AP photo by Mark Schiefelbein|
The writing desk where Laura Ingalls Wilder penned many of the books in her “Little House” novels remains in her former home near Mansfield, Mo. Seventy-five years after the first installment in the series was published, the books continue to be popular internationally.
Laura Ingalls Wilder books still resonate after 75 years
By Marcus Kabel
Associated Press Writer
MANSFIELD, Mo. — A narrow wooden desk in a corner of an Ozarks farmhouse has been known to move visitors to tears.
Some readers have such fond memories of the “Little House” novels about Laura Ingalls Wilder’s frontier childhood that they cry when they walk into her Missouri home and see the desk where she wrote many of the books.
April marks the 75th anniversary of the first publication in 1932 of “Little House in the Big Woods.” The story of Laura’s early life in a cabin in 1860s Wisconsin launched a nine-book series that made Wilder a household name, helped by the hit award-winning TV series “Little House on the Prairie” that ran on NBC from 1974-83.
Embraced from the start by America’s teachers, the books have been read by or to generations of elementary school children, which has helped to keep the books in continuous print. The series has sold more than 41 million copies in the United States and been translated into over 40 languages, from German and French to Arabic and Japanese.
The white clapboard farmhouse where Laura and her husband Almonzo spent most of their adult lives stands on a hillside among rolling pastures and woods in the Ozarks of southern Missouri. The couple moved here to raise apples and horses after losing their first farm in South Dakota and briefly living in Florida.
Wilder was already famous in her lifetime and the home was quickly preserved as a museum after her death in 1957 at age 90.
“We’ve had people who’ve actually come to tears over it,” tour guide Rebecca Dierksen said about the writing desk at the Laura Ingalls Wilder Historic Home and Museum, which gets about 40,000 visitors a year.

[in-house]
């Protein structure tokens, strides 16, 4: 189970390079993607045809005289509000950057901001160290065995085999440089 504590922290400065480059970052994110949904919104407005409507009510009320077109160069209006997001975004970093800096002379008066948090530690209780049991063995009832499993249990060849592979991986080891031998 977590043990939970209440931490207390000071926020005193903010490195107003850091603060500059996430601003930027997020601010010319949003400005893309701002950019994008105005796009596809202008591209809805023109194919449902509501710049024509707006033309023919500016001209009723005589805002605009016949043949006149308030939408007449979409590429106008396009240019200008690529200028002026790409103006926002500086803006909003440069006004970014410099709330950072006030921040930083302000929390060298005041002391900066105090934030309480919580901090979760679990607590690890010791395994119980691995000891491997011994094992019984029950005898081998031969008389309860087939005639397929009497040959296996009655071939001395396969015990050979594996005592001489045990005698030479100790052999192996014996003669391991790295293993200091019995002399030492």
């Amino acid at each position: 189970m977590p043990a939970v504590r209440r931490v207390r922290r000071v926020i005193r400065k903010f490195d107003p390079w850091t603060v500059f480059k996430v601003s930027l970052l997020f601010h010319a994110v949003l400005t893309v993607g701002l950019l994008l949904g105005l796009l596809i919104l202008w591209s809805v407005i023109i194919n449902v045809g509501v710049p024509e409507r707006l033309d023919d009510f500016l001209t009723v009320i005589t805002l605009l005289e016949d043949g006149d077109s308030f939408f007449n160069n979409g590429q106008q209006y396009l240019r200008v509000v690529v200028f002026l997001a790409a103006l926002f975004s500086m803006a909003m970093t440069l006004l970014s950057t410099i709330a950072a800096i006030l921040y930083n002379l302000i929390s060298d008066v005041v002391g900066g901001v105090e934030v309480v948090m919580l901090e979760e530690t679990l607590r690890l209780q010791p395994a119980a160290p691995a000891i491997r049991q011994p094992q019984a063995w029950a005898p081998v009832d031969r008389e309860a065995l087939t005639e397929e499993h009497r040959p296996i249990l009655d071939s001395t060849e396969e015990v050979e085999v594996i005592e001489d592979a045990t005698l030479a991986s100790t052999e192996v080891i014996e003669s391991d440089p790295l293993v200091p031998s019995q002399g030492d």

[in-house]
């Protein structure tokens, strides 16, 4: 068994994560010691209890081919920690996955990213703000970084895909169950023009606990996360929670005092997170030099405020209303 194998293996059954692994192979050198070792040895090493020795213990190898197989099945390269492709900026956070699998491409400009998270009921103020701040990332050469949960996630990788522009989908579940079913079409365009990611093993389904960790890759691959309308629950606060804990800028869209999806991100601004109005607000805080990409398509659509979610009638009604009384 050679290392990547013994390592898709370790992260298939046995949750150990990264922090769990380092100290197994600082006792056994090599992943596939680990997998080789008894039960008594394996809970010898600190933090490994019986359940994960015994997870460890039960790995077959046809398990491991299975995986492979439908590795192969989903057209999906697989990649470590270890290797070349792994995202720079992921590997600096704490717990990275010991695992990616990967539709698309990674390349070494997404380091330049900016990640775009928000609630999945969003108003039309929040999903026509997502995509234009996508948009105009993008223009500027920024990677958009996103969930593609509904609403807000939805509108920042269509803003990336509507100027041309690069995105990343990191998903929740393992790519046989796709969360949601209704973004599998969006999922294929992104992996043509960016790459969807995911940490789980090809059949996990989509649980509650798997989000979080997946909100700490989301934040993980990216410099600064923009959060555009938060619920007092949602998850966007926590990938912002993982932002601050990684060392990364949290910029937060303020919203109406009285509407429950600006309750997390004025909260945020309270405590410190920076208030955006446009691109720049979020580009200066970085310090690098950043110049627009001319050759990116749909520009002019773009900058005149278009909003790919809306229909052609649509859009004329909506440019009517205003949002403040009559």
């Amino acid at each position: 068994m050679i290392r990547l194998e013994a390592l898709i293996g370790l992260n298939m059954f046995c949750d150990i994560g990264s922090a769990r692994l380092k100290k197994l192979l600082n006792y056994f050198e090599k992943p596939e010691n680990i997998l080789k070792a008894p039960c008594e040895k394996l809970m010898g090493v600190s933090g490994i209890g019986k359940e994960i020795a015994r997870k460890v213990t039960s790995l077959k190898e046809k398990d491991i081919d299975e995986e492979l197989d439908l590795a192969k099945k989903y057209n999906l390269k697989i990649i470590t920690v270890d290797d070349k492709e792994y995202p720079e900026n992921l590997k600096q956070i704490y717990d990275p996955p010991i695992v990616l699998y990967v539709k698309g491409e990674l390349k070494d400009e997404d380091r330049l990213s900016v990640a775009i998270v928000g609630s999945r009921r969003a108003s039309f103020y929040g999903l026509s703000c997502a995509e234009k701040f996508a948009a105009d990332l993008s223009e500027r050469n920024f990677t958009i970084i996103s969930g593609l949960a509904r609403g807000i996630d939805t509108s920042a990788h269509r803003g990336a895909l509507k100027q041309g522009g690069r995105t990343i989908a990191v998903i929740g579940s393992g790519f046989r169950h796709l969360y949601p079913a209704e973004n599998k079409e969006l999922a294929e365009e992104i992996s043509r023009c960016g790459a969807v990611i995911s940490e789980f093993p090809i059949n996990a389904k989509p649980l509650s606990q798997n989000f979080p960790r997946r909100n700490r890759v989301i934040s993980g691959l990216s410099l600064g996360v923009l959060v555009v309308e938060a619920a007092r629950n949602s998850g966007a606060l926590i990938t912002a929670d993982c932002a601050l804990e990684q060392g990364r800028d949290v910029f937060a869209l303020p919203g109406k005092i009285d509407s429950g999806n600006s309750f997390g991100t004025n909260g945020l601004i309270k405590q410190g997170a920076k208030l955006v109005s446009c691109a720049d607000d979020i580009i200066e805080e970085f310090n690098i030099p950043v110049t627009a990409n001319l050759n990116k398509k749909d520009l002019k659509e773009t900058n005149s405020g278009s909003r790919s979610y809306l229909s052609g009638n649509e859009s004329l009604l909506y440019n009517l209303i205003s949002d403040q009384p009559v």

“They’re just in awe. So many of them have wanted to come here for years and then they actually walk in the house.”
The 40-acre farm the Wilders bought in 1894 for $400 now includes a museum with artifacts from Laura’s collection, including a fiddle her father played in Laura’s stories, a quilt made by her sister Mary and handwritten manuscripts of the books.
Laura Ingalls Wilder spent more than 30 years painstakingly developing the rocky farm with her husband before sitting down to write about her childhood on the vanished frontier. She was in her early 60s when she attempted her first draft in 1930, a first-person memoir called “Pioneer Girl.”
That roughly 200-page manuscript was submitted to publishers and magazines by Laura’s only surviving child, Rose Wilder Lane, a successful writer, journalist and novelist.
The manuscript was turned down but prompted a publisher’s suggestion that Laura rework her stories as a fictional account for children.
To this day, Wilder enthusiasts and scholars debate how much Rose was responsible for the content of the Little House series. An experienced editor and author, Rose revised her mother’s handwritten manuscripts and typed them.
Historian William V. Holtz argued in his 1995 book, “The Ghost in the Little House,” that Rose’s revisions were so extensive that she was actually her mother’s ghostwriter. But that judgment goes too far, say many other Wilder scholars.
“I felt that it was a good collaboration,” said William Anderson, author of several Wilder biographies and related histories and a board member of the Wilder Home Association that operates the Mansfield site.
“Laura wrote all those books. We have the manuscripts and drafts. Rose was living there on the farm at the time. It was natural that she as an established professional and editor collaborated” with her mother, Anderson said.
John E. Miller argues in his 1998 biography, “Becoming Laura Ingalls Wilder,” that Laura was a talented writer who provided the story lines and most of the language for her books. Rose, he argued, deserves “major credit for helping shape the material into publishable form and for making revisions that usually — but not always — improved the final product.”
Whatever the creative process was, the result was a series that has remained on reading lists for generations of children, teachers and parents.
“They’re a phenomenon, they really are,” Anderson said.
Copyright 2005 Associated Press. All rights reserved. This material may not be published, broadcast, rewritten or redistributed.
Save $84.50 a year off our newsstand price:
Subscribe today for only 38 cents a day!